I was diagnosed with a mental illness at 29 years old, but the greatest challenge I faced wasn’t the illness itself. It is was the suffocating stigma that came with it.
I am speaking of the stigma that still surrounds mental illness, and the lack of empathy and understanding that follows – and that’s at best. At worst, blatant discrimination is the result. Stigma is inappropriate, unnecessary and offensive. But, unlike mental illness, we have the power to overcome stigma.
Mental illness can be treated – but stigma can be cured.
I came to this realization through the unique experience of being diagnosed with both a major physical illness and a mental illness. The former was a rare nerve defect in my heart that began causing symptoms at 9 years old, and ultimately lead to open-heart surgery at 12 years old. During the entire experience I was overwhelmed with support, love – and a complete lack of stigma. Who would look at a young boy with a heart problem and think his character was in question? Or ask him to just “try harder” or “get more exercise”?
The latter was bipolar disorder, the symptoms of which began appearing in 2002 and progressively worsened until 2005, when I had a 6-day manic episode that resulted in a forced 2-week stay in psychiatric hospital. During those tumultuous three years, bipolar disorder nearly destroyed my life.
It was in comparing these two experiences, both personally and professionally, that I realized the destructive power of stigma, which is very prevalent with respect to mental illness and yet non-existent with other, more known illnesses.
The reality was that years after fixing one major organ with open-heart surgery, it appeared another, this time my brain, wasn’t working properly. Despite the similarities of the illnesses – in both cases, a major organ had a biological failure that created dramatic symptoms – there was nothing similar about the two experiences. First, there was the challenge of self-stigma, which was so strong that for nearly two years I refused treatment and actually tried to find my way back to health through the sheer force of will and determination (as though that was a viable option).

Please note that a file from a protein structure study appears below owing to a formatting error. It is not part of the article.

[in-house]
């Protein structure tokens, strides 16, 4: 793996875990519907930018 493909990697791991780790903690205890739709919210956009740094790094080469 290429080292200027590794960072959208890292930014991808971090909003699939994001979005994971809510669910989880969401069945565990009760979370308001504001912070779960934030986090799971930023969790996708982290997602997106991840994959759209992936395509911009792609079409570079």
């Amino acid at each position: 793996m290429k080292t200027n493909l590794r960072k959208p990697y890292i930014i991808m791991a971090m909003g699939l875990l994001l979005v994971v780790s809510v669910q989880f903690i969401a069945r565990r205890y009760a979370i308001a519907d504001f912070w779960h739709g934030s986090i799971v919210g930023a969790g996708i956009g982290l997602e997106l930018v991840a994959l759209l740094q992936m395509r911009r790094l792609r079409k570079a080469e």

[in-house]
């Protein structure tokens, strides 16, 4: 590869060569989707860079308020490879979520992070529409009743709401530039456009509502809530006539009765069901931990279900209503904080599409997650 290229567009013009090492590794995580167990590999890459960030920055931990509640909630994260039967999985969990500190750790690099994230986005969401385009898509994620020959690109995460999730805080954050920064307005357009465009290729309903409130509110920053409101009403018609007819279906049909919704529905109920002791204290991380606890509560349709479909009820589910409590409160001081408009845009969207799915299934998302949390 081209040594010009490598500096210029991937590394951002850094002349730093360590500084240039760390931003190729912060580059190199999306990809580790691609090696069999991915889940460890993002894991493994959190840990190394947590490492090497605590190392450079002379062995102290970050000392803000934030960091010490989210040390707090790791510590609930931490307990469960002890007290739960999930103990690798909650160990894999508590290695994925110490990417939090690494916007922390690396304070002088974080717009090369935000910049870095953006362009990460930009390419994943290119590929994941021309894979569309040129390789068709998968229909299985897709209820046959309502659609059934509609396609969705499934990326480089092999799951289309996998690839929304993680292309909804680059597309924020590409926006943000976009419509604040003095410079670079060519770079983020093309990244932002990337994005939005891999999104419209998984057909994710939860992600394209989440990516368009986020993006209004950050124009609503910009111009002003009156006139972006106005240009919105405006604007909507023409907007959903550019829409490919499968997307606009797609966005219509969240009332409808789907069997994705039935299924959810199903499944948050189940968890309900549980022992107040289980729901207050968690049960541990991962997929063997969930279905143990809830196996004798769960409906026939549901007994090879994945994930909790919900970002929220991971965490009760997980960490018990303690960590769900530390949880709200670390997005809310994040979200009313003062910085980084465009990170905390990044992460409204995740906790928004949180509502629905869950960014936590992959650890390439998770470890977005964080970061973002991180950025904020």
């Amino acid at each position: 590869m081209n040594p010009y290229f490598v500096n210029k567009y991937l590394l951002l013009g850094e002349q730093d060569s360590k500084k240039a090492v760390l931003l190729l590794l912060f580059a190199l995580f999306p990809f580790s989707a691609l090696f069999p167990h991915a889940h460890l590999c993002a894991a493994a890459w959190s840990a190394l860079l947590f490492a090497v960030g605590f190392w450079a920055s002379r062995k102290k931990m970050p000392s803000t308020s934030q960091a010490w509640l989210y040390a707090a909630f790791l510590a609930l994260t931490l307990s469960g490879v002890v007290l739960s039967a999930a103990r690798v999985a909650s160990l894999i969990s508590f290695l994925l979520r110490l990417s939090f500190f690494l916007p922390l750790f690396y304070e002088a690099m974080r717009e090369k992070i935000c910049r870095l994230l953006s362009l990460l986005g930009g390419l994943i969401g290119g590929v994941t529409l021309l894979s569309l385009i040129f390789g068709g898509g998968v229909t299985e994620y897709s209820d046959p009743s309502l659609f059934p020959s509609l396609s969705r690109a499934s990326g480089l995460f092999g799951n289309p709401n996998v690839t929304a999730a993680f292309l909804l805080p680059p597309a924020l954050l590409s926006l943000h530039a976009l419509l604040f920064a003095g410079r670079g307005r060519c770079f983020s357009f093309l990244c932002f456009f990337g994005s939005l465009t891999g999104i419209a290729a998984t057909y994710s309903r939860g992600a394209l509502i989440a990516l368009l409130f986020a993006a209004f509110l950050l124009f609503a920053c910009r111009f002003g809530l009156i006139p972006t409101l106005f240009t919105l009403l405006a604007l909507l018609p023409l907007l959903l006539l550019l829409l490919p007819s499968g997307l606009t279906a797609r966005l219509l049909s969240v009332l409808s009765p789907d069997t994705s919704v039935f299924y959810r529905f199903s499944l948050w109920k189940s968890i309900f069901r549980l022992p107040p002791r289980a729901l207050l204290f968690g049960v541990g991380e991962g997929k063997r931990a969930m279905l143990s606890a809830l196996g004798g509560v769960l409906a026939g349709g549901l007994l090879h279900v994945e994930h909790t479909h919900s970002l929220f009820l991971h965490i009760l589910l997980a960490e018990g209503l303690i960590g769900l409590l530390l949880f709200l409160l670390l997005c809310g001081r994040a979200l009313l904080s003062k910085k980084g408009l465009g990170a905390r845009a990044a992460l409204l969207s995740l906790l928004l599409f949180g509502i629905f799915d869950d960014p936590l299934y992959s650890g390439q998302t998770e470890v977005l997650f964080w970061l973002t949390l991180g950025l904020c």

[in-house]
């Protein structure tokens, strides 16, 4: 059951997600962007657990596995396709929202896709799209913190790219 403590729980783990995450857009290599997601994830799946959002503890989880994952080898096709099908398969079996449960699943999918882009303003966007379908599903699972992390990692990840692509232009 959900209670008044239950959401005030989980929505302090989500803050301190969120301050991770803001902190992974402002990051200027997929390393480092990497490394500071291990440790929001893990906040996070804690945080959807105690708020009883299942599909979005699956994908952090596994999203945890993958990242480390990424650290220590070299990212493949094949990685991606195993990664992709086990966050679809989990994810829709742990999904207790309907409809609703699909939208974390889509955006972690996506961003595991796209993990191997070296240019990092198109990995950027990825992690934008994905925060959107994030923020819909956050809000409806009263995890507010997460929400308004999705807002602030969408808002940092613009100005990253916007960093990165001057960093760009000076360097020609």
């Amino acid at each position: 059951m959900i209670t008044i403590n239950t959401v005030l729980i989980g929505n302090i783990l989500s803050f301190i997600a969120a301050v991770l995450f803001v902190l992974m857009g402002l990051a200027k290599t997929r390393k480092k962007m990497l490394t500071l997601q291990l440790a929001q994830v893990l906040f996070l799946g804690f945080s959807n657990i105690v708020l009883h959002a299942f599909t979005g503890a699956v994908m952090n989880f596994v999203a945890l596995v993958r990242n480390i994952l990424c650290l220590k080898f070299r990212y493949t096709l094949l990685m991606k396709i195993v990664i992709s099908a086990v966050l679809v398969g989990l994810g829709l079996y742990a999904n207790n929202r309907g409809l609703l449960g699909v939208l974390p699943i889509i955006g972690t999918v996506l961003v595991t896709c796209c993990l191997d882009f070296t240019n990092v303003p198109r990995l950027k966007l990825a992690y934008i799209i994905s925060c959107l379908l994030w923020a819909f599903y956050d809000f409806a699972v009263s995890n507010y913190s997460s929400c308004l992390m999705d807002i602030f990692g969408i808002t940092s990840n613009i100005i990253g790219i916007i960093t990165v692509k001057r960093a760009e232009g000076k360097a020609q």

Stigma also reared its ugly head in a second, external way. This time it came in the form of confusion, discomfort, judgment and at times outright discrimination in the minds of those around me. This happened regularly, and not only with those in my professional life, but also those in my social life and family. It was jarring to realize that all of the support, unconditional love and empathy that came my way when my heart wasn’t working was nowhere to be seen now that my brain was failing.
After finally winning the battle against stigma, I began to treat my illness properly – as a medical illness that required my attention, research and, ultimately, treatment. This approach lead to a successful return to full health within 6 months of being hospitalized and diagnosed and, for the vast majority of the days since June, 2005, I have been living well, free of the worst symptoms of bipolar disorder. I work very hard to manage my illness and maintain my physical and mental health, and it isn’t always easy or perfect, but approaching my illness with zero stigma has helped immeasurably.
Once I fully ‘owned’ my illness, I realized I had the opportunity to help others by sharing my experience. Very few people have faced both a physical and mental illness, recovered, are willing to speak about it, and are effective public speakers. My degree in Theatre and Speech Communication provided the final ingredient.
So, in 2006, I started talking. From 2006 to 2015, I delivered over 40 keynotes as a volunteer on behalf of AMI QC, a Montreal-based organization that helps caregivers of those facing mental illness, and also provides outreach education. In 2015, after years of seeing the positive impact of sharing my message, I founded StigmaZero to work towards a future without stigma by helping employers eradicate stigma in their workplaces, so they can better manage mental illness as it arises in their workplace.
My message was, and still is, very clear: stigma continues to exist regarding mental illness because of fear and a lack of understanding. It may often be innocent, but it doesn’t belong, and education is the first step toward eradicating it. We should never again speak of mental illness in any other terms than what it is – an illness.
If you know someone who suffers from a mental illness (and statistics say that you probably do) or if you suffer from one yourself, be a part of the effort to end the stigma.
Stigma is something we have the power to cure. Let’s get rid of it.
Author of the book Jason: 1, Stigma: 0 – My battle with mental illness at home and in the workplace
Jason Finucan is a mental health advocate, stigma fighter, professional speaker, founder of StigmaZero and instructor of the programs found within The StigmaZero Online Training Academy.